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A question to the biologists and armchair biologist, amateur geneticists.

I get that we have natural Cuttbow in the populations and gene pools. Coastal Cutthroat x Coastal Rainbow-Steelhead, we have Redband Rainbow x Westslope Cutthroat.

Are there Coastal Cutthroat X Westlope Cutts? Redband Rainbow X Coastal Cutthroat?

I guess the Redband Rainbow Steelhead, versus Coastal Rainbow/Steelhead is something I have been trying to wrap my head around as well. The Columbia harbors both until they reach the stream of choice and segregate appropriately ? I get it when natural barriers isolotate populations and they evolve into different creatures, but are these fish the same/cousins/different?

I will hold off the urge to think of natural Bull X _____native fish, here.

Been reading of the stray Atlantic Salmon escapees ending up in NW rivers..and of the Brown Trout in the Cowichan in BC.

Wonder what the heck is possible and the heck is there right now?

I guess our rivers, each stock-full of their pure brand of native Steelhead would suffice !
-have read the Cowichan River on Vancouver Island is at full natural carrying capacity. Can you imagine a WA river saying this??
 

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Just an Old Man
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A question to the biologists and armchair biologist, amateur geneticists.

I get that we have natural Cuttbow in the populations and gene pools. Coastal Cutthroat x Coastal Rainbow-Steelhead, we have Redband Rainbow x Westslope Cutthroat.

Are there Coastal Cutthroat X Westlope Cutts? Redband Rainbow X Coastal Cutthroat?

I guess the Redband Rainbow Steelhead, versus Coastal Rainbow/Steelhead is something I have been trying to wrap my head around as well. The Columbia harbors both until they reach the stream of choice and segregate appropriately ? I get it when natural barriers isolotate populations and they evolve into different creatures, but are these fish the same/cousins/different?

I will hold off the urge to think of natural Bull X _____native fish, here.

Been reading of the stray Atlantic Salmon escapees ending up in NW rivers..and of the Brown Trout in the Cowichan in BC.

I wonder what the heck is possible and the heck is there right now?
I wouldn't think to hard on this subject as your head will probably explode.:rolleyes::rolleyes::rolleyes::rolleyes:
 

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I believe that the Yakima is the western edge of Westslope Cutthroat species historical range.
That explains a lot, when ever I go fishing on the west coast, I never seem to be able to catch any cutthroat, those guys that claim success on the salt water beaches and our coastal rivers are just fibbing..........;)
 

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Now hanging at the other, better new place
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Jim, not saying it wouldn't happen but the likelihood that Coastal Cutthroat spawning with Westslope seems very far-fetched.
I don't know if I'd say it's "very far-fetched" in places where they occur sympatrically due to stocking. I'm thinking specifically of the Upper South Fork Snoqualmie, where hatchery lineage Westslope Cuttthroat occur along with a mix of native and hatchery lineage Coastal Cutthroat. I've caught some odd-looking trout up there.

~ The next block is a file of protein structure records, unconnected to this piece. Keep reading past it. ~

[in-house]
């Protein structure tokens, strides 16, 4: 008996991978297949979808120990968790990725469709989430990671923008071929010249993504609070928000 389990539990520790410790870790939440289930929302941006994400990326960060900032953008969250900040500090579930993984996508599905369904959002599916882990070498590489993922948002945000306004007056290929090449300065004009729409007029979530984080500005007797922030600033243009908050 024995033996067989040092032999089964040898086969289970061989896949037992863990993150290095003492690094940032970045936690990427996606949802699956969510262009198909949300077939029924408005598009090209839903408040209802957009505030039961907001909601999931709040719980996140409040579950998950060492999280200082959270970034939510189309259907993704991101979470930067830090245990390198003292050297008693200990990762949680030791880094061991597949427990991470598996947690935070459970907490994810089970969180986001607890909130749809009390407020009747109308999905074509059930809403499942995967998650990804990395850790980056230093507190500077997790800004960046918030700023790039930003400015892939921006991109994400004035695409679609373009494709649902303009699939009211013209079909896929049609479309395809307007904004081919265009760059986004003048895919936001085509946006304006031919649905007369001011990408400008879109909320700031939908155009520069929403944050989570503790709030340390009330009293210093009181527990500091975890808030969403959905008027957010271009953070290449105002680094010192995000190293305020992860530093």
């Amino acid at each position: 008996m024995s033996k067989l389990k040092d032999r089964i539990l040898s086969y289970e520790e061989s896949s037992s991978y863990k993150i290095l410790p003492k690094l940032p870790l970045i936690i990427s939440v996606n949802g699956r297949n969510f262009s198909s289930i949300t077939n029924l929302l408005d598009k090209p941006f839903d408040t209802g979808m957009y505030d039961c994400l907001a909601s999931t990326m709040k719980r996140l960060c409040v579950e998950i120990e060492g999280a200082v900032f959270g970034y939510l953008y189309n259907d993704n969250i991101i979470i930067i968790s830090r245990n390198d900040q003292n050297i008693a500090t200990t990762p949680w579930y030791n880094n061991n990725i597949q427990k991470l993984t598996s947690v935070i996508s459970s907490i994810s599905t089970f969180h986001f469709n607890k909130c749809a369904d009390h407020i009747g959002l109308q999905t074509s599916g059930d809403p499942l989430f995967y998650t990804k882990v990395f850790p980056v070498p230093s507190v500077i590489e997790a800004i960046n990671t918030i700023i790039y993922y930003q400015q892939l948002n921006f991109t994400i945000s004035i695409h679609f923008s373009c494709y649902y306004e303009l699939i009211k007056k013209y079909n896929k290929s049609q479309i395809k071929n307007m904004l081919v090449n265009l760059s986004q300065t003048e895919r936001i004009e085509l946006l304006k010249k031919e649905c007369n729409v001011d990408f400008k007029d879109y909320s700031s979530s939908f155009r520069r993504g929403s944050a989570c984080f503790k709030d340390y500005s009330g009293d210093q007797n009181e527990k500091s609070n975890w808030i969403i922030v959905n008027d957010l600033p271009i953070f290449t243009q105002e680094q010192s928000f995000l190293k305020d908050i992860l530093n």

Fish Ray-finned fish Tail Terrestrial plant Terrestrial animal


"Samples from the Denny Creek segment of the Up SF (n = 4) were either pure or hybridized hatchery westslope cutthroat. No samples obtained in the Up SF and Mid SF matched pure native Snoqualmie O. clarki. Conversely, most matched pure native Cedar O. clarki (29%), Cedar O. mykiss (29%), and hybridized Cedar O. clarki/O. mykiss

(20%). The Asahel Curtis segment of the Up SF and Tin- kham segment of the Mid SF contained the highest pro- portions of Cedar O. clarki (62%) and hybridized Cedar O. clarki/O. mykiss (19%). No coastal cutthroat trout of native lineage were sampled in the Weeks Falls and Grouse Ridge segments, but hybrid Cedar O. clarki/O. mykiss (21%) and Cedar O. mykiss (50%) represented the majority of genetic samples in those segments. A few mixed hatchery/native rainbow and coastal cutthroat trout were also sampled in these segments (25%). In the Low SF downstream of Twin Falls, pure hatchery O. mykiss were sampled (8%) as were native Cedar O. mykiss (16%) and hybrid Snoqualmie and Cedar O. clarki/O. mykiss (18%). Mixed native Sno- qualmie O. clarki/Cedar O. clarki (5%) were sampled in the Low SF as were hatchery/native mixed coastal cutthroat (5%) and hatchery/native mixed hybrids (13%)." (Snoqualmie River Game Fish Enhancement Plan: Final Report of Research, WDFW November 2011)
 

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Matt -

Good stuff! It is interesting how things have changed over time. I grew up fishing the lower forks of the Snoqualmie and they were my "play ground" during the 1960s. During the period I caught many thousands of trout and don't recall every seeing a rainbow (other than planted catchables) looking trout on the SF downstream of Twin falls or on the middle fork below the Pratt. There lots of rainbows on the North Fork and the Middle fork in the Taylor River area though in the very upper limit of Middle Fork distribution (Pedro camp) it was all cutthroat (introduced by miners?). Now some 50 years later sounds like rainbow or hybrids are much more common. I agree fish dropping downstream for alpine lakes are a likely source for various exotic trouts.